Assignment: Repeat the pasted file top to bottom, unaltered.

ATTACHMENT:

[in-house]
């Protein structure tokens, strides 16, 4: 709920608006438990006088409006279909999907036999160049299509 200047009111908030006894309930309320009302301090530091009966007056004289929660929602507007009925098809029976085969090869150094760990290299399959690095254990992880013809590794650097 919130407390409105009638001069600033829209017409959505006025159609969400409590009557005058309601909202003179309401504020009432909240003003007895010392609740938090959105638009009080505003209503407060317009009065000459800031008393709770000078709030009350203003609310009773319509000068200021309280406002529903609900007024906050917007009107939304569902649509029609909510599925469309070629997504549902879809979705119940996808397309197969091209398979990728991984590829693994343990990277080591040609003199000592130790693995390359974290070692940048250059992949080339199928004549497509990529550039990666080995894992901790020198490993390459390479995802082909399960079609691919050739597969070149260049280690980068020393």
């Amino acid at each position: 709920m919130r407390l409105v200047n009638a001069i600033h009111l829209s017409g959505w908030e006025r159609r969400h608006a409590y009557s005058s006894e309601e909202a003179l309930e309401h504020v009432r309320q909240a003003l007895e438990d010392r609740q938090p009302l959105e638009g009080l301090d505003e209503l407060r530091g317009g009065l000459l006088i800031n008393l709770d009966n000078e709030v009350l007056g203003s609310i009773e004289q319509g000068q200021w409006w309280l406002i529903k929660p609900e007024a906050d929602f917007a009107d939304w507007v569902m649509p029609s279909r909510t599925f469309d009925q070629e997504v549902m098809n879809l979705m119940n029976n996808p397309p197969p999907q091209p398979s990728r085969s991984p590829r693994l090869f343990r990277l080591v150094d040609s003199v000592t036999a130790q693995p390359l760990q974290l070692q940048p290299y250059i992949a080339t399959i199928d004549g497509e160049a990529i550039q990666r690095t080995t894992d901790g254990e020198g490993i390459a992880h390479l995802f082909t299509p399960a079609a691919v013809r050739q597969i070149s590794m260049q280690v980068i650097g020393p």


[in-house]
């Protein structure tokens, strides 16, 4: 709920608006438990006088409006279909999907036999160049299509 200047009111908030006894309930309320009302301090530091009966007056004289929660929602507007009925098809029976085969090869150094760990290299399959690095254990992880013809590794650097 919130407390409105009638001069600033829209017409959505006025159609969400409590009557005058309601909202003179309401504020009432909240003003007895010392609740938090959105638009009080505003209503407060317009009065000459800031008393709770000078709030009350203003609310009773319509000068200021309280406002529903609900007024906050917007009107939304569902649509029609909510599925469309070629997504549902879809979705119940996808397309197969091209398979990728991984590829693994343990990277080591040609003199000592130790693995390359974290070692940048250059992949080339199928004549497509990529550039990666080995894992901790020198490993390459390479995802082909399960079609691919050739597969070149260049280690980068020393």
């Amino acid at each position: 709920m919130r407390l409105v200047n009638a001069i600033h009111l829209s017409g959505w908030e006025r159609r969400h608006a409590y009557s005058s006894e309601e909202a003179l309930e309401h504020v009432r309320q909240a003003l007895e438990d010392r609740q938090p009302l959105e638009g009080l301090d505003e209503l407060r530091g317009g009065l000459l006088i800031n008393l709770d009966n000078e709030v009350l007056g203003s609310i009773e004289q319509g000068q200021w409006w309280l406002i529903k929660p609900e007024a906050d929602f917007a009107d939304w507007v569902m649509p029609s279909r909510t599925f469309d009925q070629e997504v549902m098809n879809l979705m119940n029976n996808p397309p197969p999907q091209p398979s990728r085969s991984p590829r693994l090869f343990r990277l080591v150094d040609s003199v000592t036999a130790q693995p390359l760990q974290l070692q940048p290299y250059i992949a080339t399959i199928d004549g497509e160049a990529i550039q990666r690095t080995t894992d901790g254990e020198g490993i390459a992880h390479l995802f082909t299509p399960a079609a691919v013809r050739q597969i070149s590794m260049q280690v980068i650097g020393p």